It’s the birthday of poet Louis Simpson (books by this author), born in Kingston, Jamaica (1923). He moved to New York City as a teenager. He loved writing, and studied at Columbia University, but while he was still a student he was drafted into the Army during World War II. He served as a combat infantryman in some of the most intense fighting of the war — at Normandy, Arnhem, and the Battle of the Bulge. When he returned home, he had two Purple Hearts and a Bronze Star, and he suffered from post-traumatic stress disorder. He spent six months in a psychiatric hospital. He said: “I did not intend to be a poet. I wanted to tell stories. I wanted to use words that would bring other people under a spell and win their admiration.” But he could no longer hold an entire novel, or even stories, in his head — poetry was the only format that felt possible.
He went back to Columbia, and a year after he graduated, he published his first book of poems, The Arrivistes (1949).
On this date in 1915, the woman known as “Typhoid Mary” was put into quarantine in a cottage in the Bronx. Her name was Mary Mallon, and she was a large and fiery Irish-American woman about 40 years old. She worked as a cook in and around New York City, and every household she worked in seemed to suffer an outbreak of typhoid fever. Typhoid is caused by a form of Salmonella bacteria, and is usually spread by contact with human or animal waste. It was common on battlefields — it may have killed more than 200,000 soldiers during the Civil War — and in poor and unsanitary housing conditions, but it was rarely seen in the wealthy households like the ones where Mallon worked.
The first outbreak associated with Typhoid Mary occurred in 1900, in Mamaroneck, New York. She had been cooking for a family for about two weeks when they started to become ill. The same thing happened the following year, when she took a series of jobs in Manhattan and Long Island. She helped take care of the sick, not realizing that her presence was probably making them worse.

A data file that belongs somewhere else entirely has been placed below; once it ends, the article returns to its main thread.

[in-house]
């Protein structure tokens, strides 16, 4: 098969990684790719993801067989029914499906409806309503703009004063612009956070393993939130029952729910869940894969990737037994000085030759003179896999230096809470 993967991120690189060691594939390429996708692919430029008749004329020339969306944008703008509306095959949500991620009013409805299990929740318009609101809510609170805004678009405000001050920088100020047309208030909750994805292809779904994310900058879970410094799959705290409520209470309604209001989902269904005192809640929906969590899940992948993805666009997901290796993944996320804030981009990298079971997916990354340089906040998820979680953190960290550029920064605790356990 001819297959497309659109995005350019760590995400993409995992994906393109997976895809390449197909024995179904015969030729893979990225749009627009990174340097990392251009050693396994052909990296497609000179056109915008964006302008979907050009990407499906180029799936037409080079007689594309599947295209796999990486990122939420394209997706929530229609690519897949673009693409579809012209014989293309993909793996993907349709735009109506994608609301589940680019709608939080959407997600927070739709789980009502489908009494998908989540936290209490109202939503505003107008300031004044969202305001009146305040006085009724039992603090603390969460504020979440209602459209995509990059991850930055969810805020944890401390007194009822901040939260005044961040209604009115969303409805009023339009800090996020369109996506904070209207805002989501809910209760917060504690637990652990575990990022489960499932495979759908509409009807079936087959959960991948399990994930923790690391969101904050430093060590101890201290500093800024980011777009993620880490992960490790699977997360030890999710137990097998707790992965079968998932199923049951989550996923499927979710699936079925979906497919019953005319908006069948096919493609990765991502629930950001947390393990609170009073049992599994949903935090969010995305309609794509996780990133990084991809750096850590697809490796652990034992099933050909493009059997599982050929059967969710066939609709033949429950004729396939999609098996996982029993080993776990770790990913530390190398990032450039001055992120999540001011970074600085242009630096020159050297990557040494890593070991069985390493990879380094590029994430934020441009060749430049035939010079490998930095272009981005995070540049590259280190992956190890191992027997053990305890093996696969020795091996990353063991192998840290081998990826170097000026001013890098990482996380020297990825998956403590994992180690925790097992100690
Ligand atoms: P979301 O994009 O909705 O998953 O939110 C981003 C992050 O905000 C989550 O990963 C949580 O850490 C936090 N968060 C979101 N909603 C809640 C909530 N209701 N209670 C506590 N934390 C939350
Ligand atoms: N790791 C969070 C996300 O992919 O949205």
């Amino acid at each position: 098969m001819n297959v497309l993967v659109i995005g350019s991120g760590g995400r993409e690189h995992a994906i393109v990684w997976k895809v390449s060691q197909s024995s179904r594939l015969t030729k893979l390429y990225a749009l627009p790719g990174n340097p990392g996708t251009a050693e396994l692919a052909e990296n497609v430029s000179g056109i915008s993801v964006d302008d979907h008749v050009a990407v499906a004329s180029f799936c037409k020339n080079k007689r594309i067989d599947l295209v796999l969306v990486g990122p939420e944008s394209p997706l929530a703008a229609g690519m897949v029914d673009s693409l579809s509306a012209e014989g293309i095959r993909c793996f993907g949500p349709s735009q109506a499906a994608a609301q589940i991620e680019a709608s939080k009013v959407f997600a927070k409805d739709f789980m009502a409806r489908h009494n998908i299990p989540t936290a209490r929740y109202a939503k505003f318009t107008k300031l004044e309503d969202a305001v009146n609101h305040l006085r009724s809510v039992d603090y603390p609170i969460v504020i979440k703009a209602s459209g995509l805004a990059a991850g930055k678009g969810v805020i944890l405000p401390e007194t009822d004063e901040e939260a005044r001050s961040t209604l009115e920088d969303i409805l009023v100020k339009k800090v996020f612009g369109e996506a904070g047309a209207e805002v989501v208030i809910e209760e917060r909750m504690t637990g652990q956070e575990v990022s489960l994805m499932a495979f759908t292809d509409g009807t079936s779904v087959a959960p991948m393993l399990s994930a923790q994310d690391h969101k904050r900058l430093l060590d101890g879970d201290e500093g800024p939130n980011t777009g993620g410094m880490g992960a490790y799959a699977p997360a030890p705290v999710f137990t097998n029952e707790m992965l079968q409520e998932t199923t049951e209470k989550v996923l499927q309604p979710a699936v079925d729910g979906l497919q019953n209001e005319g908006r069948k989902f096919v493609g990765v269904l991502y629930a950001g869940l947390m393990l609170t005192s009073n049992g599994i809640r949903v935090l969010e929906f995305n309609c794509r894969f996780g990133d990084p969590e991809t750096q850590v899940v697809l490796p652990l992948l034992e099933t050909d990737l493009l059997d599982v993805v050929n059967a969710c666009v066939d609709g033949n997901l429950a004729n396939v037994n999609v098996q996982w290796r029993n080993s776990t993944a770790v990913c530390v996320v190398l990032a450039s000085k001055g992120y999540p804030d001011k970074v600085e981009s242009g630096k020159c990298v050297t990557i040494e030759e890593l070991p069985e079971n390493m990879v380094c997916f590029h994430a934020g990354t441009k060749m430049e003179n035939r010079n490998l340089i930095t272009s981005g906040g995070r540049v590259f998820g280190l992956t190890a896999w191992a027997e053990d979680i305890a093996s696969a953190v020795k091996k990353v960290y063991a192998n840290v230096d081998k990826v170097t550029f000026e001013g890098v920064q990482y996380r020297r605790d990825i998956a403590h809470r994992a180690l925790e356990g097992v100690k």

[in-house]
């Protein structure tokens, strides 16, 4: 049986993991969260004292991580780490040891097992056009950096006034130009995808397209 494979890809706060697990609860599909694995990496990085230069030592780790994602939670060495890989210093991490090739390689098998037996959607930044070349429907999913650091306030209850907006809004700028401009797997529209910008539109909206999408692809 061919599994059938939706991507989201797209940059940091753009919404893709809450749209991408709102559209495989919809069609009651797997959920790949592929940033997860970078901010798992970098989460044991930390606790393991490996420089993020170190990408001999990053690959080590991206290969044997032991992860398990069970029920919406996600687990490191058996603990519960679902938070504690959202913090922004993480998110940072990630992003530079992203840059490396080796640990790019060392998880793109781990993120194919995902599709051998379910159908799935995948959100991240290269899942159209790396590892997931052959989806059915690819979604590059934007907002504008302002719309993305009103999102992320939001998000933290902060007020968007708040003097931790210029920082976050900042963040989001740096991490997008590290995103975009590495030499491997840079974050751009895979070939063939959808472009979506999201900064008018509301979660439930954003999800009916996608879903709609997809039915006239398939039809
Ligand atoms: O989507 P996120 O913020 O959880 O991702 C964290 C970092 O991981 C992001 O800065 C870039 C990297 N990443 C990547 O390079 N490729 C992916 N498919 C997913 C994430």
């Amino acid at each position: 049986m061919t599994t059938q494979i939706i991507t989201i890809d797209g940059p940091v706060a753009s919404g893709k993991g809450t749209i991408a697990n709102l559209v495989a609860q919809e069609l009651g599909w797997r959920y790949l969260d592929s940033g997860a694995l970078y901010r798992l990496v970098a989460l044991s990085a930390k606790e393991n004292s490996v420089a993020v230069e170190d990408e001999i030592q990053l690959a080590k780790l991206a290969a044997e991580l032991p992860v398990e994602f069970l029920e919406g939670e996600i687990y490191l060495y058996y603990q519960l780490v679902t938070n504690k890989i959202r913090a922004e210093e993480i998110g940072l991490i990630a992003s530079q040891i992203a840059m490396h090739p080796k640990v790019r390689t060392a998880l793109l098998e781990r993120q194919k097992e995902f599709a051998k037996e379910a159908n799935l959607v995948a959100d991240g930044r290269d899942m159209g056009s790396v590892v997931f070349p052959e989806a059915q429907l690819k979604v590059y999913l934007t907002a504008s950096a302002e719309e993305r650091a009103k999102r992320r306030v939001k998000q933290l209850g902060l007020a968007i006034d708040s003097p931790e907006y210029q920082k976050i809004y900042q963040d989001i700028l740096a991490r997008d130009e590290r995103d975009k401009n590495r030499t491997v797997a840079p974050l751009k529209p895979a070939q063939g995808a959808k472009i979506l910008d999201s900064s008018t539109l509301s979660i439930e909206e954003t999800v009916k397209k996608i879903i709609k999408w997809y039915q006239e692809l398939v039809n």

In 1906, a doctor named George Soper noticed this strange pattern of outbreaks in wealthy homes. He went to interview each of the families, and found that they had all hired the same cook, but she never left a forwarding address when she moved on to other employment. He finally tracked her down after several cases in a Park Avenue penthouse, so he interviewed her. She didn’t take it well, and swore at him, and threatened him with a meat cleaver when he asked her to provide a stool sample. He finally called in the police and had her arrested.
Urine and stool samples were taken from Mallon by force, and doctors discovered that her gall bladder was shedding great numbers of typhoid bacteria. She admitted that she never washed her hands when cooking, but she didn’t see the point, as she was healthy. No one had ever heard of a healthy carrier of typhoid before, and she refused to believe that she was in any way sick. They wanted to take out her gall bladder, and she refused. They demanded that she give up cooking, and she refused to do that too. They confined her for a while and put her to work as a laundress for the Riverside Hospital, and in 1910 — after she promised to give up cooking and only work as a laundress — she was released. It wasn’t long before she changed her name to Mary Brown and took a job as a cook. For the next five years, she stayed one step ahead of the doctors and the law, spreading disease and death in her wake, until they caught up with her on Long Island. Authorities placed her in quarantine on North Brother Island in the Bronx for the rest of her life, and she died of pneumonia in 1938.
Today is the birthday of novelist and poet Julia Alvarez (books by this author), born in New York City (1950). She grew up in the Dominican Republic and came back to New York when she was 10 years old. She often writes about the experience of being caught between two cultures; her first book was a collection of poetry called Homecoming (1984), and her first novel, How the García Girls Lost Their Accents (1991), was based on the experiences Alvarez and her sisters had upon coming to New York. She also wrote a nonfiction book, Once Upon a Quinceañera (2007), about the tradition of throwing elaborate 15th birthday parties for young Latina women.
Be well, do good work, and keep in touch.®